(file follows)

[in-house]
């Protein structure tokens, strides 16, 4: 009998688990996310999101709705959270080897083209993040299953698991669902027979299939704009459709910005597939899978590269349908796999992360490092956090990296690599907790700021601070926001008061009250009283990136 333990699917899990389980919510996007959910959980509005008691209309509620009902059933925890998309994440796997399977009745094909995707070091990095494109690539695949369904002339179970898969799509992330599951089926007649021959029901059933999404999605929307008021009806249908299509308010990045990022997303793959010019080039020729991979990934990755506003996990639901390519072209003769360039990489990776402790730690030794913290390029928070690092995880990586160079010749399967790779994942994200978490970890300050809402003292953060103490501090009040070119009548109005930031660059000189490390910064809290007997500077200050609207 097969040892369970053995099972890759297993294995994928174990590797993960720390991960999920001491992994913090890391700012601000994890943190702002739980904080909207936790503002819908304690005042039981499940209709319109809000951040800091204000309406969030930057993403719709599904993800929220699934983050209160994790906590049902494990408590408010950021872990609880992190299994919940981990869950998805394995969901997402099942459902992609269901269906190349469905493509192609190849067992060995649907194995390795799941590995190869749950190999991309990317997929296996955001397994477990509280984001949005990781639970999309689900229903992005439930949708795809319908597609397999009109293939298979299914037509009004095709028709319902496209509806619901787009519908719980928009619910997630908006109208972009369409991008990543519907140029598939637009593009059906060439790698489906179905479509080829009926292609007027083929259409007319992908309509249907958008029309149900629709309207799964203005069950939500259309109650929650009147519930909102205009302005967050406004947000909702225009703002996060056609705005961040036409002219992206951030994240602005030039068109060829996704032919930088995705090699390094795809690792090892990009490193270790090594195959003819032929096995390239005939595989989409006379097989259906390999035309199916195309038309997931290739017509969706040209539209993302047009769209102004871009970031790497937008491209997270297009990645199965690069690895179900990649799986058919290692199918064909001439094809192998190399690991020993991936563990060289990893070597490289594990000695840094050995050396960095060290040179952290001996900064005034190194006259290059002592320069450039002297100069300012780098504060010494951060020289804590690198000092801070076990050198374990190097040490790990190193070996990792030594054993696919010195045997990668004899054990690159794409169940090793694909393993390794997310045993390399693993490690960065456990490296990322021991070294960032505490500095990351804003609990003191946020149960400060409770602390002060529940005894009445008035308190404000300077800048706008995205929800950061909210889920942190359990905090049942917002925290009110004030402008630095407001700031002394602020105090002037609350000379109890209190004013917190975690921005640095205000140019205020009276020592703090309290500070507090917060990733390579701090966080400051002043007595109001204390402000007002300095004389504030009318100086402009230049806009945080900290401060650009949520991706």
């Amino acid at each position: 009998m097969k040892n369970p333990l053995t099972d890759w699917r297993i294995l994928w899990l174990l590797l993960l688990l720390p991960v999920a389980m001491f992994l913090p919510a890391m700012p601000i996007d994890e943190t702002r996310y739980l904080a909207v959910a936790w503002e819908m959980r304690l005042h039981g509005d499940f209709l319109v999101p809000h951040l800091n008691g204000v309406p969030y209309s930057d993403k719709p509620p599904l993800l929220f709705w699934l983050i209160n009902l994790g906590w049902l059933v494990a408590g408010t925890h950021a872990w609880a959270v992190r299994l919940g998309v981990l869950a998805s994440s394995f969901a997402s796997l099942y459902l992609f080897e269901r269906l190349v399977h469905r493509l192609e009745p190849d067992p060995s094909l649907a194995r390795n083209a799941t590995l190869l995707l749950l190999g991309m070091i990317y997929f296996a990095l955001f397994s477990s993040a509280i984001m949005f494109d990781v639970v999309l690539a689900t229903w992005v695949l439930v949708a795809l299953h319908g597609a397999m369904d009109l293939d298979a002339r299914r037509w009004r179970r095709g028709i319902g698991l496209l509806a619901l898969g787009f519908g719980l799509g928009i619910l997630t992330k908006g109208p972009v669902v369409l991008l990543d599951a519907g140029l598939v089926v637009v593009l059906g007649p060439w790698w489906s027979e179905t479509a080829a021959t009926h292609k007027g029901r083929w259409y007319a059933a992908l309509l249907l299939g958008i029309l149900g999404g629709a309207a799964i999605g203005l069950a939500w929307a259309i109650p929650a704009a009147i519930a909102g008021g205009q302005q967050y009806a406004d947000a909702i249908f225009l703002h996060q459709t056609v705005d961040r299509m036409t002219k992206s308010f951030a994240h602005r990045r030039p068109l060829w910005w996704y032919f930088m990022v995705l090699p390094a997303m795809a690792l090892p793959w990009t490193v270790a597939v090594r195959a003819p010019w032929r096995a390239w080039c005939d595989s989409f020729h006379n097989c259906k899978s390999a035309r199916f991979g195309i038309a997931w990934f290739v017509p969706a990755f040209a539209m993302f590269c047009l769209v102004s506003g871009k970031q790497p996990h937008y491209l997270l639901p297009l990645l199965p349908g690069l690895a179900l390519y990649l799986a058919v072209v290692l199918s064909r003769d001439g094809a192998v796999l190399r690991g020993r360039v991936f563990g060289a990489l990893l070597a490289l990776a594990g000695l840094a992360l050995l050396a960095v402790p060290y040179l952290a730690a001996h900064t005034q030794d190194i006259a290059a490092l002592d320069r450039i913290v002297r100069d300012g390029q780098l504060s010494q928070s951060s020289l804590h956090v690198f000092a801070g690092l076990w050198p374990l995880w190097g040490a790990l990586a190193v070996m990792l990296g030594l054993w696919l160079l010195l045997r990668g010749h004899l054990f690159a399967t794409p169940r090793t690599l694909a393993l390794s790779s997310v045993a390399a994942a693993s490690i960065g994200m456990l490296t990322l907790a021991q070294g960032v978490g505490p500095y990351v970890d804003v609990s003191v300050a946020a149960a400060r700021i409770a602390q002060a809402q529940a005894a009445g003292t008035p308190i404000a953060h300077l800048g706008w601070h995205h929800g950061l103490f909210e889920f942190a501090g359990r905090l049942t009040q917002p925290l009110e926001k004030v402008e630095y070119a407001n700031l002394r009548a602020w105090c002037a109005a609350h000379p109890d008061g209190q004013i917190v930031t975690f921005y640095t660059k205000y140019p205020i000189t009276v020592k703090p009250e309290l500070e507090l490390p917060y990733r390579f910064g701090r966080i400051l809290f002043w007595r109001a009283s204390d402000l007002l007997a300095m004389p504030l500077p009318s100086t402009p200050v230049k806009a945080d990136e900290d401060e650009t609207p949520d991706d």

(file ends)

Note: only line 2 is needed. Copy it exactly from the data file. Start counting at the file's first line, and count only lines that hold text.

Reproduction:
């Protein structure tokens, strides 16, 4: 009998688990996310999101709705959270080897083209993040299953698991669902027979299939704009459709910005597939899978590269349908796999992360490092956090990296690599907790700021601070926001008061009250009283990136 333990699917899990389980919510996007959910959980509005008691209309509620009902059933925890998309994440796997399977009745094909995707070091990095494109690539695949369904002339179970898969799509992330599951089926007649021959029901059933999404999605929307008021009806249908299509308010990045990022997303793959010019080039020729991979990934990755506003996990639901390519072209003769360039990489990776402790730690030794913290390029928070690092995880990586160079010749399967790779994942994200978490970890300050809402003292953060103490501090009040070119009548109005930031660059000189490390910064809290007997500077200050609207 097969040892369970053995099972890759297993294995994928174990590797993960720390991960999920001491992994913090890391700012601000994890943190702002739980904080909207936790503002819908304690005042039981499940209709319109809000951040800091204000309406969030930057993403719709599904993800929220699934983050209160994790906590049902494990408590408010950021872990609880992190299994919940981990869950998805394995969901997402099942459902992609269901269906190349469905493509192609190849067992060995649907194995390795799941590995190869749950190999991309990317997929296996955001397994477990509280984001949005990781639970999309689900229903992005439930949708795809319908597609397999009109293939298979299914037509009004095709028709319902496209509806619901787009519908719980928009619910997630908006109208972009369409991008990543519907140029598939637009593009059906060439790698489906179905479509080829009926292609007027083929259409007319992908309509249907958008029309149900629709309207799964203005069950939500259309109650929650009147519930909102205009302005967050406004947000909702225009703002996060056609705005961040036409002219992206951030994240602005030039068109060829996704032919930088995705090699390094795809690792090892990009490193270790090594195959003819032929096995390239005939595989989409006379097989259906390999035309199916195309038309997931290739017509969706040209539209993302047009769209102004871009970031790497937008491209997270297009990645199965690069690895179900990649799986058919290692199918064909001439094809192998190399690991020993991936563990060289990893070597490289594990000695840094050995050396960095060290040179952290001996900064005034190194006259290059002592320069450039002297100069300012780098504060010494951060020289804590690198000092801070076990050198374990190097040490790990190193070996990792030594054993696919010195045997990668004899054990690159794409169940090793694909393993390794997310045993390399693993490690960065456990490296990322021991070294960032505490500095990351804003609990003191946020149960400060409770602390002060529940005894009445008035308190404000300077800048706008995205929800950061909210889920942190359990905090049942917002925290009110004030402008630095407001700031002394602020105090002037609350000379109890209190004013917190975690921005640095205000140019205020009276020592703090309290500070507090917060990733390579701090966080400051002043007595109001204390402000007002300095004389504030009318100086402009230049806009945080900290401060650009949520991706």